• diabetic retinopathy;
  • neurodegeneration;
  • SNARE;
  • synaptophysin;
  • synaptosome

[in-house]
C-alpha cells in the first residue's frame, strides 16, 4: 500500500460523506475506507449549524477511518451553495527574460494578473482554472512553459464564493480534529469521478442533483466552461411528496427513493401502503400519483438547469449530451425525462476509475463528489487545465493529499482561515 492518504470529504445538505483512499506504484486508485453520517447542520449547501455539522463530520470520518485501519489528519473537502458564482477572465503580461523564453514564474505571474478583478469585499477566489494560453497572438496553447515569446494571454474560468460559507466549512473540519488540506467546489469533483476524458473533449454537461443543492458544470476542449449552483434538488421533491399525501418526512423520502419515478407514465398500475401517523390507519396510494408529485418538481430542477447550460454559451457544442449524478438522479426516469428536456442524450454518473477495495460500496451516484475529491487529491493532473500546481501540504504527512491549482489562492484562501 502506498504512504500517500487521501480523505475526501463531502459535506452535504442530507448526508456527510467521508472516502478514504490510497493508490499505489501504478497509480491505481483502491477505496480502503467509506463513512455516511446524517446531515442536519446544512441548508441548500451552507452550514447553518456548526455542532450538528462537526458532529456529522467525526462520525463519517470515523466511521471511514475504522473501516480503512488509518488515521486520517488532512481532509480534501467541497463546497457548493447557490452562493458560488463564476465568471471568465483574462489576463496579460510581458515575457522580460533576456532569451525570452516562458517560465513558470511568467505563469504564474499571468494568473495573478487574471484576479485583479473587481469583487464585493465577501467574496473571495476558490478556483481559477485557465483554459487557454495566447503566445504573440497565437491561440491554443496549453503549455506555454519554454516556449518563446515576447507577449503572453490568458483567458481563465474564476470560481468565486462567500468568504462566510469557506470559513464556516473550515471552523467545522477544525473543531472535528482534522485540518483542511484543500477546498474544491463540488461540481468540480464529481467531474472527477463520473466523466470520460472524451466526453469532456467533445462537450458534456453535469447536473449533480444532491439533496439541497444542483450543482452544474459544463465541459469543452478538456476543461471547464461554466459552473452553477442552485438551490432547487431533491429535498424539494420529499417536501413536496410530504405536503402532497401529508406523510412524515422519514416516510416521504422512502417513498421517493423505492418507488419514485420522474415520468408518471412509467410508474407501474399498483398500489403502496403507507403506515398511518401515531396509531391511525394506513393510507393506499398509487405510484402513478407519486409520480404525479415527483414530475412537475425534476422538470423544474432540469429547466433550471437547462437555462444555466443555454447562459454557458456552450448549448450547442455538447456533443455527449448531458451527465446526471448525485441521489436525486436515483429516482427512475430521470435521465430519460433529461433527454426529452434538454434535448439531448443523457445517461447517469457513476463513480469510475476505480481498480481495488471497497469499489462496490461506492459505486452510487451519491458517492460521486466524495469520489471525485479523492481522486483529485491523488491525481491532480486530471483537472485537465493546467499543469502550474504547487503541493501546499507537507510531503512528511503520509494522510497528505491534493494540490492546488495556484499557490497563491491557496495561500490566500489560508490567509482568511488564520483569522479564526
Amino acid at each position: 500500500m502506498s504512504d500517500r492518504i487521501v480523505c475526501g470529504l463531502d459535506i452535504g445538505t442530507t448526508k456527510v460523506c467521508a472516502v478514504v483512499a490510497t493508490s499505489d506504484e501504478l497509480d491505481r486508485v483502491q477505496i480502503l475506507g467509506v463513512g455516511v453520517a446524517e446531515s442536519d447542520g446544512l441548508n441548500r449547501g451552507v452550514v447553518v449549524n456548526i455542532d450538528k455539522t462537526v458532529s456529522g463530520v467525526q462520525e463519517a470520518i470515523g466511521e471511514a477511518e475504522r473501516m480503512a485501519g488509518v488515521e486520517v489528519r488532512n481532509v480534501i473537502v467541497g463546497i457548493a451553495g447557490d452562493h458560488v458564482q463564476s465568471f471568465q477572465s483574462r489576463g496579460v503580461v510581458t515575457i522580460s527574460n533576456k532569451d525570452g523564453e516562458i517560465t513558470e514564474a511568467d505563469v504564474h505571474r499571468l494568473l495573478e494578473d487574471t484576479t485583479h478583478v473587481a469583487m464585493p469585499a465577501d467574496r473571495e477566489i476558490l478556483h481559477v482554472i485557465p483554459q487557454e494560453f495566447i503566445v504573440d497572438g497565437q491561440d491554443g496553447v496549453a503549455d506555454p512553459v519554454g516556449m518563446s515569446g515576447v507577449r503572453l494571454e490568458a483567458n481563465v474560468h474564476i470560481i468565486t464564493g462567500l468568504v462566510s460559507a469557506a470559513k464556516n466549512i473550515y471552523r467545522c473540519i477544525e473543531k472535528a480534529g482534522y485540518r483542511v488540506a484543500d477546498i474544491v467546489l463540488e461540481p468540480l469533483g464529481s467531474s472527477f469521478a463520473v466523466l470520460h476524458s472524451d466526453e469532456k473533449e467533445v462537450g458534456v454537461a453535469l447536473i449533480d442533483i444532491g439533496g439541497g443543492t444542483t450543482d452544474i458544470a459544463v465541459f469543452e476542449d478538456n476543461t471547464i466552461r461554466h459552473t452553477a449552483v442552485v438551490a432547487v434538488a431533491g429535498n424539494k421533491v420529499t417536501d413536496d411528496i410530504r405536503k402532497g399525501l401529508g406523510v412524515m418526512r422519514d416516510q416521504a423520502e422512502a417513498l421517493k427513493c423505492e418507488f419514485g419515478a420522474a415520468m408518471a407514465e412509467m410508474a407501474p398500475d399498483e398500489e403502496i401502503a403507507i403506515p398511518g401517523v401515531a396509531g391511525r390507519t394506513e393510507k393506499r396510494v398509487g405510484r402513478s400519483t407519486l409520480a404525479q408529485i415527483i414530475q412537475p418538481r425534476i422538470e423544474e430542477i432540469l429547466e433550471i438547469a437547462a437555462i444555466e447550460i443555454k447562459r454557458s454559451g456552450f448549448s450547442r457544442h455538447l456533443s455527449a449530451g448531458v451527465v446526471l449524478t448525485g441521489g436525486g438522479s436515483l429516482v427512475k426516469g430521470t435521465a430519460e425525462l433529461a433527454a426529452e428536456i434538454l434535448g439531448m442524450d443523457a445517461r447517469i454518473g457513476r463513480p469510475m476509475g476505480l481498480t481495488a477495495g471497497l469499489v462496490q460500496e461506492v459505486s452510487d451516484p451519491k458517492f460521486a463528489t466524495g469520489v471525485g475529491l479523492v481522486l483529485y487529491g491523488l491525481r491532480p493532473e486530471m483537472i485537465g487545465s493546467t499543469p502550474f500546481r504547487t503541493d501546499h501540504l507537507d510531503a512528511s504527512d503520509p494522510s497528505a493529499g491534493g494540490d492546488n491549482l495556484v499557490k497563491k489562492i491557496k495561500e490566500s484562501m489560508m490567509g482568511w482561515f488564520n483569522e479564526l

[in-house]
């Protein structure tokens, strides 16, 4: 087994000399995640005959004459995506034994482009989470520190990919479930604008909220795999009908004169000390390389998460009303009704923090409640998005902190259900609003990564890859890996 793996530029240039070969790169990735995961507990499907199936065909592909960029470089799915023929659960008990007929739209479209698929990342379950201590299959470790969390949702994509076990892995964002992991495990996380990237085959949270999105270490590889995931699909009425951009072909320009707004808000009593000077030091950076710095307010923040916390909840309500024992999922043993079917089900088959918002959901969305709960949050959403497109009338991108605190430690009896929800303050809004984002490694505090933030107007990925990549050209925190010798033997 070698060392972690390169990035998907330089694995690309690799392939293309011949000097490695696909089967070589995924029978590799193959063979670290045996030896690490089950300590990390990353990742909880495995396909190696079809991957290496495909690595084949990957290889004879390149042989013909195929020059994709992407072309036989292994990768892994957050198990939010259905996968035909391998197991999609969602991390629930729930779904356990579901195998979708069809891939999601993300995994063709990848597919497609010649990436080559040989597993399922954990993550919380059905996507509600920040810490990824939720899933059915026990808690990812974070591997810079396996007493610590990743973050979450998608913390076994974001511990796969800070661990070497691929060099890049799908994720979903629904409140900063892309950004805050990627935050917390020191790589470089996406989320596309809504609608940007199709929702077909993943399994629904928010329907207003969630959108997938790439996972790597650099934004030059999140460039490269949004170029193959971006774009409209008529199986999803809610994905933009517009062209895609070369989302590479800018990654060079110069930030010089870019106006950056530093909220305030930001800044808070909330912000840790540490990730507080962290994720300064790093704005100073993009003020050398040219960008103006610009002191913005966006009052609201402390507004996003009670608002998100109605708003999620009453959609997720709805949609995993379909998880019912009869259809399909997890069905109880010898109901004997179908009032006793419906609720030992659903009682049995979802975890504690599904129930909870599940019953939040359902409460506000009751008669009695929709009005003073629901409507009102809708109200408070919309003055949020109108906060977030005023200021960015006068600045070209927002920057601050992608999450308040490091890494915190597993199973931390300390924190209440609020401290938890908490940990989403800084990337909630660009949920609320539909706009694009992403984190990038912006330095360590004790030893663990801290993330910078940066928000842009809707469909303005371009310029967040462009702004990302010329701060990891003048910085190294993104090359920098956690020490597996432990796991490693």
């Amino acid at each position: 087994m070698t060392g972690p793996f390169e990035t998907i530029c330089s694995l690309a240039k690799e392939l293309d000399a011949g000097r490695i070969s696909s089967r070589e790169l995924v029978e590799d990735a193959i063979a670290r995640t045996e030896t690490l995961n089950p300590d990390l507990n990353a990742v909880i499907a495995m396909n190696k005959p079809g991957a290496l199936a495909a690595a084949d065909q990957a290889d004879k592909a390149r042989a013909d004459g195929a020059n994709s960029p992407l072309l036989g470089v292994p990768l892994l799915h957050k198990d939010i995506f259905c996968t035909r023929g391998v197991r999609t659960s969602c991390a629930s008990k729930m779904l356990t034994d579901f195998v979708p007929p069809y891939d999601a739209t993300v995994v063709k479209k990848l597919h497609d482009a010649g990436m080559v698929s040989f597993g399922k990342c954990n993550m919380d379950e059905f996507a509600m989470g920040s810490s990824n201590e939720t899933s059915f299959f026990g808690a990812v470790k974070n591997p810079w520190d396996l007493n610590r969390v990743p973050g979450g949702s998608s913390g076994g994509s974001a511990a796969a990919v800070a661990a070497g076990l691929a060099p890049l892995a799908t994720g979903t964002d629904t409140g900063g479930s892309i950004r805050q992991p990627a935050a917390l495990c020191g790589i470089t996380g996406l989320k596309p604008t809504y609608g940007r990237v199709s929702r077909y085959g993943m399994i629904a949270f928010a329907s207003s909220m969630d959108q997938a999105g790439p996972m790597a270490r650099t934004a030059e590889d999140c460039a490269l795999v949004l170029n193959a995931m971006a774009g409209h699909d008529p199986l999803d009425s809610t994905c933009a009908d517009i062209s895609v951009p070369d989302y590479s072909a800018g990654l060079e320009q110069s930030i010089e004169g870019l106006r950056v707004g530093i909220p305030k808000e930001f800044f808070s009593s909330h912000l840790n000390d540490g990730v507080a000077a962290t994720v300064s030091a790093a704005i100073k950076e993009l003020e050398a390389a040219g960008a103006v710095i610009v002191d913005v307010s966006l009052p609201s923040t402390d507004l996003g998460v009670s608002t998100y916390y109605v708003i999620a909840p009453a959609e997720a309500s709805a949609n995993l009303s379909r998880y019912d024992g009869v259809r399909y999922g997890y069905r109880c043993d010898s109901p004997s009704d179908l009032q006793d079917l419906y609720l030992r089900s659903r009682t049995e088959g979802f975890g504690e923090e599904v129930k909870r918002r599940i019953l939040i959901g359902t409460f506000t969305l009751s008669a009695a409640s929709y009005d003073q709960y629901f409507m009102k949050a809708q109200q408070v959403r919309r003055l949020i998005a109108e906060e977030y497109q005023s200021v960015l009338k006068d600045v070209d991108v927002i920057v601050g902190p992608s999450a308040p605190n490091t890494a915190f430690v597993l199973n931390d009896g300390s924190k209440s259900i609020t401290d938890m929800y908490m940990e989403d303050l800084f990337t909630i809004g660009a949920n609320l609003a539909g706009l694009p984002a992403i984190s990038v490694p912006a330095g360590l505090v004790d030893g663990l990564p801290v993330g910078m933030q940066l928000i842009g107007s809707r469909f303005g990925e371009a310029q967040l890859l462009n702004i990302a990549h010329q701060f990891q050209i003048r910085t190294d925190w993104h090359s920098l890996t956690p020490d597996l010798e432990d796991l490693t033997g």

Diabetic retinopathy can result in vision loss and involves progressive neurovascular degeneration of the retina. This study tested the hypothesis that diabetes decreases the retinal expression of presynaptic proteins involved in synaptic function. The protein and mRNA contents for synapsin I, synaptophysin, vesicle-associated membrane protein 2, synaptosomal-associated protein of 25 kDa and postsynaptic density protein of 95 kDa were measured by immunohistochemistry, immunoblotting and real-time quantitative polymerase chain reaction in whole retinas and retinal synaptosomes from streptozotocin-diabetic and control Sprague–Dawley rats. There was less presynaptic protein immunoreactivity after 1 and 3 months of diabetes than in controls. Discrete synaptophysin-immunoreactive puncta were significantly smaller and fewer in sections from 1- and 3-month diabetic rat retinas than in those from controls. The content of presynaptic proteins was significantly less in whole retinas of 1- and 3-month diabetic rats, and in synaptosomes from 1-month diabetic rats, than in controls. Whole retinas had significantly less mRNA for these genes after 3 months but not 1 month of diabetes, as compared to controls (with the exception of postsynaptic density protein of 95 kDa). In contrast, there was significantly less mRNA for synaptic proteins in synaptosomes of 1-month diabetic rats than in controls, suggesting a localized depletion at synapses. Protein and mRNA for β-actin and neuron-specific enolase were unchanged by diabetes. The ratio of phosphorylated to total synapsin I was also reduced in whole retina and isolated synaptosomes from 1-month diabetic rats, as compared to controls. These data suggest that diabetes has a profound impact on presynaptic protein expression in the retina, and may provide a mechanism for the well-established defects in vision and the electrophysiological response of the retina in diabetes.